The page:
I wanted to put in a piece about the world of publishing because I think that is what first started me as a blog-reader (apart from the research I did for Destroying Avalon). I wanted to read about Aussies who’d got a deal, recently, in Australia. I wanted to know WHAT to do, HOW to do it and what was the likelihood of success?
Let’s wind the clock back…..
It’s 1997, I finish my first manuscript (about 45 000 words YA Lit) and looked into getting published.
To my horror I discovered MOST publishing houses won’t accept unsolicited manuscripts. To have a solicited manuscript you must have a publishing history, or an agent. To get an agent you must have a publishing history or a contract. To get a contract you must have a publishing house accept your manuscript. Most publishing houses won’t accept unsolicited manuscripts…..
Looks futile doesn’t it? But read that first sentence again- it says MOST. There still are publishing houses who will read your manuscript, you need to get online and carefully read their submission guidelines and prepare yourself for rejection. (I know YOU think you’re different- you’re the one who’ll defy statistics and get plucked from that first slush pile and given a three book deal. And you SHOULD think that way- because DETERMINATION is the key to the publisher’s door!!!)
Anyway, send off the first three chapters (or whatever they ask for), synopsis, covering letter- check out Miss Snark’s blog if you need some direction in what NOT to put in a query letter!!! If you get a rejection letter keep it in a file so you can laugh at it later when you’re richer than JK, but remember this- if the publisher takes the time to address you personally (instead of the standard proforma) take encouragement from that. Not all rejection letters are bad. Some (and it’s not often) come with a bit of critique- know this- you got that little bit closer.
The other way in is to win a competition! Enter everything you can (afford to)- short stories, essays etc. Not only do you stand the chance of winning, and learning to write to a deadline, but you can also create a publication record too. Contact your State Literature Centre http://www.writerswritingwa.org/ and join a local writer’s group. That way you get notified of upcoming competitions and Writer’s groups often offer mentorships and workshops. If you’re serious, take on anything you can that will give you an insight into what’s going on in Australian literature and how to be a part of it.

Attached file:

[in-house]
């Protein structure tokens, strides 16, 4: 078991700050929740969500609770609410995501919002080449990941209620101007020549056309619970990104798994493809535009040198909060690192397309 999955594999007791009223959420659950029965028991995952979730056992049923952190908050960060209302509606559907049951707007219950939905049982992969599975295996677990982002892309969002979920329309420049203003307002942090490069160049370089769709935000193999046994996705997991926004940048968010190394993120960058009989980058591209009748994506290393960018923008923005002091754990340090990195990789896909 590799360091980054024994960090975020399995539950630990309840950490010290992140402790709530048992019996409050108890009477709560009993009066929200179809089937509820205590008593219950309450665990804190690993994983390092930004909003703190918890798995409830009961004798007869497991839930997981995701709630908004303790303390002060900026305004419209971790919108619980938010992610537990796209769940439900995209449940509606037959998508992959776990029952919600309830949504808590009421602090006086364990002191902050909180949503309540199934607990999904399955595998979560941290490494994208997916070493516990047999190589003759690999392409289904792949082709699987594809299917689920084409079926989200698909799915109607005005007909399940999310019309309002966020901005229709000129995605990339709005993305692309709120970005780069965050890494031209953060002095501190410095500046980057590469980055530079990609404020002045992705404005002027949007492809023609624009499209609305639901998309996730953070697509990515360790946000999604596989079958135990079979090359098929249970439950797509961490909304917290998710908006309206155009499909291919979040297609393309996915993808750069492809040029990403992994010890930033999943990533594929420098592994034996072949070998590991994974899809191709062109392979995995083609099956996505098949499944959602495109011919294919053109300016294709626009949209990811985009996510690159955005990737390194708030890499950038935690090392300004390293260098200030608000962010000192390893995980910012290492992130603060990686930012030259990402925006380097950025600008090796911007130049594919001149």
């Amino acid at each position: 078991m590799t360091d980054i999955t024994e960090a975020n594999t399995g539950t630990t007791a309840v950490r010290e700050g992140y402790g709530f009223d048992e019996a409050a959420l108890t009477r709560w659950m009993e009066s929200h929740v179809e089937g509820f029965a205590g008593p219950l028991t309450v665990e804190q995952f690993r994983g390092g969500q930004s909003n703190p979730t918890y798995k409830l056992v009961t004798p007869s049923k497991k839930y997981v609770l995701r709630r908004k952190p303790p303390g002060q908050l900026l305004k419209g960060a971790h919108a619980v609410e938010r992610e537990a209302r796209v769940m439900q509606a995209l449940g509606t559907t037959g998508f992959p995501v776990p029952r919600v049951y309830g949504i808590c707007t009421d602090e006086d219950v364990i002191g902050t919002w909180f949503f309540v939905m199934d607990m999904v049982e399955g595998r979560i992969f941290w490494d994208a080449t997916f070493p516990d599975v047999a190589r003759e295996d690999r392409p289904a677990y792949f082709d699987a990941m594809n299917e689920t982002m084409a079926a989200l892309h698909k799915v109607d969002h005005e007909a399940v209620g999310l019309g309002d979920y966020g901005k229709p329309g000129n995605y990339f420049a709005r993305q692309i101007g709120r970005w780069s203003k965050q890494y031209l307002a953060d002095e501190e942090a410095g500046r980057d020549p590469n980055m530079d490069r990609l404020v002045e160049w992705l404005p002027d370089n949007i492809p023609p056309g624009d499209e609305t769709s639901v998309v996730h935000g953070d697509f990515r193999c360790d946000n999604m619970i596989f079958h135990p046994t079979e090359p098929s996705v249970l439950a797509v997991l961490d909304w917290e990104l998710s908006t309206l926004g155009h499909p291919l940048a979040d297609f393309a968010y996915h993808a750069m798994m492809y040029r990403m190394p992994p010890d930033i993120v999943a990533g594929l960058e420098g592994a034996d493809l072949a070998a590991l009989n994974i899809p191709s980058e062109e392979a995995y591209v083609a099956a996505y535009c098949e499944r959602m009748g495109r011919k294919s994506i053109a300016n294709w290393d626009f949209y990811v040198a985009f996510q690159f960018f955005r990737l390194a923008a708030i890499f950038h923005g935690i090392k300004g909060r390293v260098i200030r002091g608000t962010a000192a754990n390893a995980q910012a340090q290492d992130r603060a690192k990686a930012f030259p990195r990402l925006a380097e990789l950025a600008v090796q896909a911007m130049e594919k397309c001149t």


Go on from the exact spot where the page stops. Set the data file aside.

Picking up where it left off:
In most states there is an award for an unpublished manuscript with the prize being money (handy??) and publication (the golden snitch!!) In WA it is the TAG Hungerford Award http://www.fremantlepress.com.au/ – which was just won by Alice Nelson. Of course if you’re still under 35 there is the Australian Vogel Prize http://www.allen-unwin.com.au/Vogel/entry.asp – this country’s richest award for an unpublished manuscript- and you don’t even have to win to make publication. Some of the runners up have gone onto successful literary careers. Also if you get noticed you can be invited to join a workshop (I think they still run that- it’s a Masterclass). It’s all acknowledgement and development of you as a writer.
Join the Australian Society of Authors http://www.asauthors.org/scripts/cgiip.exe/WService=ASP0016/ccms.r (you don’t have to be published) and enter their Mentorship program. Look up Varuna http://www.varuna.com.au/ and see what they’ve got to offer writers at the moment. But know this. Publishers DO want new work, exciting writing, fresh talent, it still is possible to crack into the world. If you keep refining your craft, and keep writing, and keep submitting you will get the acknowledgement you deserve. Be prepared to toughen up, accept criticism, be open-minded- maybe this story isn’t very good, or that suggestion might make it better. But whatever you do persevere.
Someone once said to me “writing is 1% insipiration and 99% perspiration!”